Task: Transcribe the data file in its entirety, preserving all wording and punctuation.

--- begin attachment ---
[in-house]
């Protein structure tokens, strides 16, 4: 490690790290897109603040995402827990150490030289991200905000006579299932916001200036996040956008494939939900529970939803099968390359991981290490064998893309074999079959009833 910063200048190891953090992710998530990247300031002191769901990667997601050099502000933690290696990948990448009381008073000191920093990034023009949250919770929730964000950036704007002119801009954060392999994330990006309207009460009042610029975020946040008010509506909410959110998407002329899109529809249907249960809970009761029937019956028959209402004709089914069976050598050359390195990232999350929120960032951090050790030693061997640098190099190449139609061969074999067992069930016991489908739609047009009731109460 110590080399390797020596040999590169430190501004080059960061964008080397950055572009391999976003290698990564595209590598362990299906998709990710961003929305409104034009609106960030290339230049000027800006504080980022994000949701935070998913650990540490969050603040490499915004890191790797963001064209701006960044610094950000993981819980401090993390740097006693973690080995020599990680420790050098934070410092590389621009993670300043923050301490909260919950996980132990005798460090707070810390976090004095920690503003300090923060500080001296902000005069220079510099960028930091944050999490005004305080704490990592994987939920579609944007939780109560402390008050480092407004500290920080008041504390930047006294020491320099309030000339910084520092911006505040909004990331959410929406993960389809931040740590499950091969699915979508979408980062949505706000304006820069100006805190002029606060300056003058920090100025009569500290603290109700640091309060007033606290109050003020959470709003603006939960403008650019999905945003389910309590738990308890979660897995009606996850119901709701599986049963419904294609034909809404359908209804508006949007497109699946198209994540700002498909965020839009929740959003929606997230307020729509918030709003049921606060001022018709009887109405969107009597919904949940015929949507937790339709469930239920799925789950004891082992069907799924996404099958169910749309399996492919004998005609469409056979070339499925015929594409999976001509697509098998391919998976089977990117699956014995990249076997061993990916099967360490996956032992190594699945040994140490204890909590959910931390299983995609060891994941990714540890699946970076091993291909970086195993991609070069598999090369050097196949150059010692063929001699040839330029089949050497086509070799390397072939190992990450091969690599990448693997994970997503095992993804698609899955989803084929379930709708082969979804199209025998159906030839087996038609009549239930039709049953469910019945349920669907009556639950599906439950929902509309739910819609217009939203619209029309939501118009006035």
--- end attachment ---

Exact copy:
[in-house]
């Protein structure tokens, strides 16, 4: 490690790290897109603040995402827990150490030289991200905000006579299932916001200036996040956008494939939900529970939803099968390359991981290490064998893309074999079959009833 910063200048190891953090992710998530990247300031002191769901990667997601050099502000933690290696990948990448009381008073000191920093990034023009949250919770929730964000950036704007002119801009954060392999994330990006309207009460009042610029975020946040008010509506909410959110998407002329899109529809249907249960809970009761029937019956028959209402004709089914069976050598050359390195990232999350929120960032951090050790030693061997640098190099190449139609061969074999067992069930016991489908739609047009009731109460 110590080399390797020596040999590169430190501004080059960061964008080397950055572009391999976003290698990564595209590598362990299906998709990710961003929305409104034009609106960030290339230049000027800006504080980022994000949701935070998913650990540490969050603040490499915004890191790797963001064209701006960044610094950000993981819980401090993390740097006693973690080995020599990680420790050098934070410092590389621009993670300043923050301490909260919950996980132990005798460090707070810390976090004095920690503003300090923060500080001296902000005069220079510099960028930091944050999490005004305080704490990592994987939920579609944007939780109560402390008050480092407004500290920080008041504390930047006294020491320099309030000339910084520092911006505040909004990331959410929406993960389809931040740590499950091969699915979508979408980062949505706000304006820069100006805190002029606060300056003058920090100025009569500290603290109700640091309060007033606290109050003020959470709003603006939960403008650019999905945003389910309590738990308890979660897995009606996850119901709701599986049963419904294609034909809404359908209804508006949007497109699946198209994540700002498909965020839009929740959003929606997230307020729509918030709003049921606060001022018709009887109405969107009597919904949940015929949507937790339709469930239920799925789950004891082992069907799924996404099958169910749309399996492919004998005609469409056979070339499925015929594409999976001509697509098998391919998976089977990117699956014995990249076997061993990916099967360490996956032992190594699945040994140490204890909590959910931390299983995609060891994941990714540890699946970076091993291909970086195993991609070069598999090369050097196949150059010692063929001699040839330029089949050497086509070799390397072939190992990450091969690599990448693997994970997503095992993804698609899955989803084929379930709708082969979804199209025998159906030839087996038609009549239930039709049953469910019945349920669907009556639950599906439950929902509309739910819609217009939203619209029309939501118009006035």